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Samuelson's Eclipse Reaper and Binder


A trial of Samuelson and Co., Eclipse reaper and binder took place on Spylaw in April 1884. Several local farmers turned up to see the machine in action, which worked in the morning and afternoon on an irregular crop. Those present were impressed by the strong construction and yet light draught with excellent workmanship of the machine, especially the ease at which maintenance could be carried out such as access for oiling and repairing if necessary. The stubble could be regulated to a length of two inches, with the knife having two speeds and the demonstration showed regular sheaves in size, shape and well separated. The operator controlled everything from the drivers seat and like other reapers, the sickle was driven from a disc in the front with the knife bar being easily removed without removal of adjacent parts.

Bernhard Samuelson attended the Great Exhibition in the Crystal Palace, Hyde Park, London between May and October 1851 where Cyrus McCormick and Obed Hussey displayed two American reaping machines. That year Samuelson, with a license, commenced manufacturing McCormack reapers. The machines, whilst gaining popularity were not widely used until after 1860. Bell reapers were a better machine for cutting and cost 40, whereas McCormack and Hussey's were only 20 each and had lighter draught.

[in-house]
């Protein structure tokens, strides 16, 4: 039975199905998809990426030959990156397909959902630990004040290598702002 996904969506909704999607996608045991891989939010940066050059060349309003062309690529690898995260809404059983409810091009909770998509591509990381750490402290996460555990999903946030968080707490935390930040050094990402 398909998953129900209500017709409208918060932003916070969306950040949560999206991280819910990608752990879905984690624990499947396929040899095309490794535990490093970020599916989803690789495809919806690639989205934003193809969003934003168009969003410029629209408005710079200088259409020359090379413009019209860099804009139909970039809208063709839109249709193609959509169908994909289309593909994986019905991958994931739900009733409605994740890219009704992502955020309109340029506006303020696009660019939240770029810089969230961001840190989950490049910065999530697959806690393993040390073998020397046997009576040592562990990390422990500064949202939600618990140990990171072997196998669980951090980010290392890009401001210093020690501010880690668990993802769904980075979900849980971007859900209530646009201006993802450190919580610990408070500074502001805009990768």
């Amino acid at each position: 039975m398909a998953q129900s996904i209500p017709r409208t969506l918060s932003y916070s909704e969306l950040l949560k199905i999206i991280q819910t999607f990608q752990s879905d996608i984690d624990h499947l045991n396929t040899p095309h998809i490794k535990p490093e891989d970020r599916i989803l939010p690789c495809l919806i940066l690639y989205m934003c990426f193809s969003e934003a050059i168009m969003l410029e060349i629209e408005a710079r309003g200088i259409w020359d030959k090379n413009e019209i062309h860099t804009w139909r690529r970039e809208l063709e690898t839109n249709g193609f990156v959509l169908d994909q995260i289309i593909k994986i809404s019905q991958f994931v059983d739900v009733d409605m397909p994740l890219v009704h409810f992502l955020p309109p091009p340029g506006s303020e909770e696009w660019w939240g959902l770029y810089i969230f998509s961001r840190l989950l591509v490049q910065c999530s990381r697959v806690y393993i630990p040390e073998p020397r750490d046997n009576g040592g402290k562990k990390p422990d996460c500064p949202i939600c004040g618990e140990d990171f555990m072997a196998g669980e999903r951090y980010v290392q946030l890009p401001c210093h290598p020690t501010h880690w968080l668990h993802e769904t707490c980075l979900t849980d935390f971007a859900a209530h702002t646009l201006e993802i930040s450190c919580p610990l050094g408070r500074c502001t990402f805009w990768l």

James Gardner, inventor of the Banbury Turnip Cutter passed away and in 1849 with the help of banker, Timothy Cobb, Samuelson purchased the Britannia Works, Banbury, Oxfordshire. The McCormack reaper and Banbury Turnip Cutter were the machines to assist growth and expansion for the company employing 27 in 1849 to 400 by 1865. Over 18,000 machines were produced per annum in 1861, of which 5,000 were cutters. The reapers and sowers won prizes at exhibitions all over the world including New Zealand in 1877.





Chaff Cutting on Westwood, Crookston